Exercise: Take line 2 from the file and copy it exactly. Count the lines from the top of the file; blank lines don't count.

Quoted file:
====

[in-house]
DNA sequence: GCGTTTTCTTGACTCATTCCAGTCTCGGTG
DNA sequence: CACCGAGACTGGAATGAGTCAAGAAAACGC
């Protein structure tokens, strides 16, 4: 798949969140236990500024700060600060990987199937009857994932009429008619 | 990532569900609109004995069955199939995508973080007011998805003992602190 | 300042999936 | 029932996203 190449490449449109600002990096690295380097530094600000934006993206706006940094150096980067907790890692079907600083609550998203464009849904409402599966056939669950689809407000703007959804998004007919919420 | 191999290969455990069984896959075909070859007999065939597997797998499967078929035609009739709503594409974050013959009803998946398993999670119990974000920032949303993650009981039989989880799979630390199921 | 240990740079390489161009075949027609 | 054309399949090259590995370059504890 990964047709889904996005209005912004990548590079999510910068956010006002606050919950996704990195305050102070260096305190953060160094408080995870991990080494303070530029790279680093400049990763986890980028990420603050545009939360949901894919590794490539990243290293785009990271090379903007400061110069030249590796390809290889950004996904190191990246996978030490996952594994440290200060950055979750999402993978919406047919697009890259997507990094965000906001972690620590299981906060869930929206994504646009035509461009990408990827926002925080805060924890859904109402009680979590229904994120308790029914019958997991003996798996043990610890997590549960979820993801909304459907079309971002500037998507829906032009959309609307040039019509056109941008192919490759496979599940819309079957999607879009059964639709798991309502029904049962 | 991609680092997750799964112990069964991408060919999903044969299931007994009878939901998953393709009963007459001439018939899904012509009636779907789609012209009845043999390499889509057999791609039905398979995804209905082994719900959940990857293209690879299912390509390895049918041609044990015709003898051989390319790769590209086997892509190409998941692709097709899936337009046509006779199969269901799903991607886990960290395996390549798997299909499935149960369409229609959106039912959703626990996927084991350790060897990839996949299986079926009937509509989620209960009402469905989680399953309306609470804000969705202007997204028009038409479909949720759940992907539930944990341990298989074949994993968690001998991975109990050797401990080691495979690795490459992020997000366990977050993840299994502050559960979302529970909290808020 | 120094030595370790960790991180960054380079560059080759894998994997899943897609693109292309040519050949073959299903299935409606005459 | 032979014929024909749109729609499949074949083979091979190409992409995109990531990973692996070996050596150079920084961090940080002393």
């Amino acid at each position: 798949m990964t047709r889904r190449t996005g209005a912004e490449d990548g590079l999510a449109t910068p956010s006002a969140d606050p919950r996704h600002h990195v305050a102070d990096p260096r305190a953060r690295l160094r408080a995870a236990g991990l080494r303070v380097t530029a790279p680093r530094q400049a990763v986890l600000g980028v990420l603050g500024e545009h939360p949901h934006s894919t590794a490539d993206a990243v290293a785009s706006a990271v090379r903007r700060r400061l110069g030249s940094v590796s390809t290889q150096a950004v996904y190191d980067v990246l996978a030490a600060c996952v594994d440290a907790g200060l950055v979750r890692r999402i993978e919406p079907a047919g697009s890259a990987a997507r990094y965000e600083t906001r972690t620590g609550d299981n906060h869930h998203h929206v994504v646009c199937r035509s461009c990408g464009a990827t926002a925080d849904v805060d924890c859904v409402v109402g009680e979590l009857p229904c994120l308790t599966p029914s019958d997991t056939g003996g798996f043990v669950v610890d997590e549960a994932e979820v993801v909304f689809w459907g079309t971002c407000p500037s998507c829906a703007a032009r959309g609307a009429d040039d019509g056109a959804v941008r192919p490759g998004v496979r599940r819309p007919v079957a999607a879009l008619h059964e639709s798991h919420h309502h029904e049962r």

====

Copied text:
DNA sequence: GCGTTTTCTTGACTCATTCCAGTCTCGGTG